As OEMs continue to search for ways of improving quality while lowering distribution costs, Krass anticipates that many high and heavy OEMs will look for more holistic outbound supply solutions that enable them to make large, strategic improvements.

“In short, we think that high and heavy manufacturers will start to look for [the] benefits of network optimisation, supply chain management and industrialisation processes, [in] much the [same] way [that] automakers have been doing,” he says. In an effort to service these new markets, Krass explains that WWL is investing over $1 billion in state-of-the art vessels. Six large car truck carriers (LCTCs) and four Mark Vs are being delivered during 2011-12, which will enable WWL to carry heavier cargo, and more of it, so it can cater to high and heavy customers’ needs.

“We have also invested heavily in building a global network of 11 high and heavy processing and distribution centres, so we anticipate that we are positioned to give our customers access to growing markets wherever they may be...but we have become experts at responding to market forces and developing capacity quickly,” he adds.

Environment legislation kicks in
Environmental regulations, in particular those governing CO2 emissions, are likely to continue to affect many trade areas, including high and heavy. However, when co-ordinated and implemented well, there is a general acceptance in the industry that, as well as reducing total emissions from the logistics sector, such regulations can also provide an important impetus for companies to drive down costs. “I believe that the logistics providers that have been successful in fuel efficiency investments will have a considerable competitive advantage over the years to come,” says Nilsson.

Another key trend in road transport is the general move towards permitting longer and heavier trucks. For some, having longer trucks can only help in reducing the number of trucks on the road. “It would also benefit high and heavy as we could optimise our loads,” says Fleury.

“Longer trucks have already reduced cost and environmental impact for our inbound logistics,” adds Nilsson. An increased awareness of environmental impacts is also pushing some companies to evaluate alternative methods of moving machinery.

“This may include increased use of rail where possible, as well as the shipping of units in components and performing re-assembly closer to customer destination and aligning with logistics providers that meet and exceed current and future requirements,” says Panjwani. AGCO are experimenting with the use of barges in canals and rivers on the approach to the main European sea ports.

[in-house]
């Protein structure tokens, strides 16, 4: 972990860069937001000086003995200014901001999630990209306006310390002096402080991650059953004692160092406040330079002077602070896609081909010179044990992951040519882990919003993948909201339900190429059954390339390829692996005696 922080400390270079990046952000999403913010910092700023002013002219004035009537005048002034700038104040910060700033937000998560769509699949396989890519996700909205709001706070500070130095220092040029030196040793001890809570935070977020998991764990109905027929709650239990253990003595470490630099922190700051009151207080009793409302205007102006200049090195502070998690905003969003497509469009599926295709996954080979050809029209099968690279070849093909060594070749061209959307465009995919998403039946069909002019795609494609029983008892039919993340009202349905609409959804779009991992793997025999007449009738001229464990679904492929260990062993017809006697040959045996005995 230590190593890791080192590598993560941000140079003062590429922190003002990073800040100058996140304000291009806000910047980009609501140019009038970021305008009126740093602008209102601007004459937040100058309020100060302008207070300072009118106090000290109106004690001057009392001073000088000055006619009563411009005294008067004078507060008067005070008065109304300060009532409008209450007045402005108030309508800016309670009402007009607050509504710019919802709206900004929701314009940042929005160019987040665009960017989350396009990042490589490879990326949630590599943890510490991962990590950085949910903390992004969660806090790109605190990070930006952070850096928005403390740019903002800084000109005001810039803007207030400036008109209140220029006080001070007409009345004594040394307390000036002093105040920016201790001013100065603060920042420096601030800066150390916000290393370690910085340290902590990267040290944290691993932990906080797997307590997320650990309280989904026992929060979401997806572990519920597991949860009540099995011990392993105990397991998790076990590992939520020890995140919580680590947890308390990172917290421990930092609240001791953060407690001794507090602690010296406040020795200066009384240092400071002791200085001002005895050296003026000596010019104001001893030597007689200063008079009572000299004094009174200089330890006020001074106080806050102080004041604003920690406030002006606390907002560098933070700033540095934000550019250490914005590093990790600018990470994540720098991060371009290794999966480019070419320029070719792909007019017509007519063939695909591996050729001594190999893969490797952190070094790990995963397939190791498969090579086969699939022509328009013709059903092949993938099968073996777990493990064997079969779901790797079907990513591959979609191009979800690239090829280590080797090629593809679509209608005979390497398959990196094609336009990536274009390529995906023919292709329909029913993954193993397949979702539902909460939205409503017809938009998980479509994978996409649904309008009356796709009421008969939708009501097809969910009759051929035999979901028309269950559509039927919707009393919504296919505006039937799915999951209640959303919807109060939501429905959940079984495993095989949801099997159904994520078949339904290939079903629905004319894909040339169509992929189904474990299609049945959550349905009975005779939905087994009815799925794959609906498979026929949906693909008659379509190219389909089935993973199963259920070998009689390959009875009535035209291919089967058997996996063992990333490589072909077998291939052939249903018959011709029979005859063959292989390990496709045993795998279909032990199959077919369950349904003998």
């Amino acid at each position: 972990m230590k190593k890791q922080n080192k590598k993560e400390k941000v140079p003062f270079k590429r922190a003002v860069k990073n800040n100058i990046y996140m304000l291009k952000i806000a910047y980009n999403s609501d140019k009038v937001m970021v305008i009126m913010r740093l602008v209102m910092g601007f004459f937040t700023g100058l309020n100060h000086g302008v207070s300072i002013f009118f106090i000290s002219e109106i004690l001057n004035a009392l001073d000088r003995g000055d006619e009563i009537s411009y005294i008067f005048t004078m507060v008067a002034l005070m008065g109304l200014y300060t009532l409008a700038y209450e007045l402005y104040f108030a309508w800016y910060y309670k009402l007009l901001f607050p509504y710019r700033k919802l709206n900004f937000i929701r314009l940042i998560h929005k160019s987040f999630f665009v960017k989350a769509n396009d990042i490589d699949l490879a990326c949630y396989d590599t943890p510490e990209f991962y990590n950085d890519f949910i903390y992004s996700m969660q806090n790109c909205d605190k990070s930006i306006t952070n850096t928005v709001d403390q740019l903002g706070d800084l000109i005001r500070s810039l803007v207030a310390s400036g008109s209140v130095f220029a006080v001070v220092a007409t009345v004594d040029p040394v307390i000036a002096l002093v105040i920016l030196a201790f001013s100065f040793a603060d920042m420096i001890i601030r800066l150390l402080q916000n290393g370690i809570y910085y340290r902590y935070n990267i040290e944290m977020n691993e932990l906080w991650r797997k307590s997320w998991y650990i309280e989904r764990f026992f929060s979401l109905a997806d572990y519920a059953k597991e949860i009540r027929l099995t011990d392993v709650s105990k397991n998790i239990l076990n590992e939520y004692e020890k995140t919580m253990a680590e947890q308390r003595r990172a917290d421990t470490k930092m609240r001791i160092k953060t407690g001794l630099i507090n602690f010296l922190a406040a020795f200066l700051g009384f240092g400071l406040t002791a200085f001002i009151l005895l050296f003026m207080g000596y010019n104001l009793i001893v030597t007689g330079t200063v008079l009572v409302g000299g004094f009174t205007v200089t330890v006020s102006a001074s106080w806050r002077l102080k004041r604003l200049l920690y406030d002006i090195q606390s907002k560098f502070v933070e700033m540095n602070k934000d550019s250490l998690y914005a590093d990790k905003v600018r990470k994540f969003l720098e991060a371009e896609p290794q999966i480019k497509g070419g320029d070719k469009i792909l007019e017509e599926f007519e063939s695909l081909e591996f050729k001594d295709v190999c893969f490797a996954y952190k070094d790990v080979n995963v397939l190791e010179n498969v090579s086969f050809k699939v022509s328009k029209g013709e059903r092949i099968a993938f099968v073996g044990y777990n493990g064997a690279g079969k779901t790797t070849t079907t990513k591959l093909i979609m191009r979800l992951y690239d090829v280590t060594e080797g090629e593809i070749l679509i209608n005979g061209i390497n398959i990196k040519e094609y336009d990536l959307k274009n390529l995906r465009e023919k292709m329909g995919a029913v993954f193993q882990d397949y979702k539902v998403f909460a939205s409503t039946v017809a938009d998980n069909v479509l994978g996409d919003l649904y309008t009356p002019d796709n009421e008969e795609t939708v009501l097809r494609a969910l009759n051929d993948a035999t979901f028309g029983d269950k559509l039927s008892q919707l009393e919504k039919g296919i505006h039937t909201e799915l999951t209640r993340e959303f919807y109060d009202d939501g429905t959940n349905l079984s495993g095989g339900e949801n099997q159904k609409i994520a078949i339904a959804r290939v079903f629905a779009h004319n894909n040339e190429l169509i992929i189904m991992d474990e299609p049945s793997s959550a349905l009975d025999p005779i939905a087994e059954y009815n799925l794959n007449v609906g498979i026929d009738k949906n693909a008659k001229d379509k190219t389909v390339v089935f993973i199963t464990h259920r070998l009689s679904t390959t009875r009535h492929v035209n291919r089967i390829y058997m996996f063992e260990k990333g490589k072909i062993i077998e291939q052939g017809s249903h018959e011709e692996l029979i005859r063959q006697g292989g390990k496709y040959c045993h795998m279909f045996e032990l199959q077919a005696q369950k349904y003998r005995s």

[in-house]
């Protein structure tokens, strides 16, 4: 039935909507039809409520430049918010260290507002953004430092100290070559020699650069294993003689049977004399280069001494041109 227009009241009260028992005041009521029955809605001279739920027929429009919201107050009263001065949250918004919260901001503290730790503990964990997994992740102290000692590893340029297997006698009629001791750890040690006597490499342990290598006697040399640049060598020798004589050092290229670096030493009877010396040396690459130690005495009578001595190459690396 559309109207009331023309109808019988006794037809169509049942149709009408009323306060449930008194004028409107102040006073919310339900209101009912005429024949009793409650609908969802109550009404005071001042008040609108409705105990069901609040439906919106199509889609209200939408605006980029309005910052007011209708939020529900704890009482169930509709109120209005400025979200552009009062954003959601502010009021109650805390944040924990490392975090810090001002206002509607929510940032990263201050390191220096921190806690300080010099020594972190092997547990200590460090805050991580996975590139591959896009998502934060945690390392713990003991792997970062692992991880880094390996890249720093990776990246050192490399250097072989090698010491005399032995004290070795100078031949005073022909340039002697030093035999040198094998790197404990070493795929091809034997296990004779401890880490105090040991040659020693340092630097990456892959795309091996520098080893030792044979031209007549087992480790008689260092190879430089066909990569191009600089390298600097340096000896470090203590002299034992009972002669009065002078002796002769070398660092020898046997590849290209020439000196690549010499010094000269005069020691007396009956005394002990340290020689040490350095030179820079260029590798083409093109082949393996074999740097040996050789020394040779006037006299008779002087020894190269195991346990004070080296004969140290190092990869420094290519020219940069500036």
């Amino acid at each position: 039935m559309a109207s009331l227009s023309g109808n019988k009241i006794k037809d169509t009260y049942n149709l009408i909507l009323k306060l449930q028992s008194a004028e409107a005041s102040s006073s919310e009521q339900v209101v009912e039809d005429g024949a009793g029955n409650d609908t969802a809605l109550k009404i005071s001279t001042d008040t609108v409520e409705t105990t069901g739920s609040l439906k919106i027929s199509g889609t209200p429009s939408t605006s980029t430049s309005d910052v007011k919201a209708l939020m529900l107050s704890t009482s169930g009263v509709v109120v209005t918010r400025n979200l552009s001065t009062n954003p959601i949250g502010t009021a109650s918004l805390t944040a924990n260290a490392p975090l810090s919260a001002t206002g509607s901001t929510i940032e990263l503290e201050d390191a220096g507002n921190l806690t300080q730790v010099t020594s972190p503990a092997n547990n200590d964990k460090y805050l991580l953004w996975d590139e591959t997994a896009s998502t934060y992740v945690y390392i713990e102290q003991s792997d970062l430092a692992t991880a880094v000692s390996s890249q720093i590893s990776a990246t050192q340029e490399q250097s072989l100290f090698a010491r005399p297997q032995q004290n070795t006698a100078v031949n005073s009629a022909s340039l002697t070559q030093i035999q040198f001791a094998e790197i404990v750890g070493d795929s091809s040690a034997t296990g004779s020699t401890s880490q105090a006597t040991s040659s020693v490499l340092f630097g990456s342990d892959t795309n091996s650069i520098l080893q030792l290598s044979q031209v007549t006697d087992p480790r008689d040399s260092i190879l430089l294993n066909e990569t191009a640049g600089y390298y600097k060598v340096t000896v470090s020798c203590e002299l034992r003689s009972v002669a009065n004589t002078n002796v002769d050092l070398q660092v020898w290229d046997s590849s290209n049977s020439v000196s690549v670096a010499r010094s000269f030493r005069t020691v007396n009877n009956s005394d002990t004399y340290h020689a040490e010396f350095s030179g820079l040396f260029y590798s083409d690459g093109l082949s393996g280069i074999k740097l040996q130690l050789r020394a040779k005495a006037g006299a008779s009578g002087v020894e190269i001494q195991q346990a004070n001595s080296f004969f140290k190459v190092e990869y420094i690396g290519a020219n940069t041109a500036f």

“We are hopeful that we will develop new infrastructure to help us reduce impacts before [incurring] ‘environmental penalties.’ We are very hopeful that the Paris-North Europe canal will see the light one day,” says Fleury.

In the shipping sector, Krass anticipates that a raft of environmental regulations will impact the shipping sector over the next five years. When combined with rising energy costs, this is likely to cause significant cost and risk impacts in the outbound supply chain.

“Tackling this future requires OEMs to adopt new strategies, for example adding emissions as an optimisation criteria alongside time, cost and quality, enables manufacturers to potentially reduce both emissions and costs in the supply chain,” he says.

For Van Osta, although every regulation that limits the industry’s freedom to move machines will of course be felt as a limiting factor, the increased awareness of environmental impacts will also help in fostering new opportunities. “Saving carbon means saving on cost in most cases, although not always,” he says. “[Such] a sustainable model should be the drive for all involved. [Not just] for those who set the rules, but also for those who operate the network,” he adds.

In summary, the high and heavy sector looks set to experience a period of growth over at least the next year or two. Although the prospects for developed markets look a lot better than they did a year or so ago, the vast majority of the increase in demand, sales and production is widely expected to occur in emerging economies, particularly Brazil, Russia, India and China.

In view of the changing complexion of the global high and heavy market, the logistics sector now faces a major challenge in ramping up capacity and developing the transport infrastructure necessary to service these new markets. More generally, it must also seek new ways navigating this shifting landscape in a profitable manner whilst simultaneously adapting to ever more stringent environmental requirements.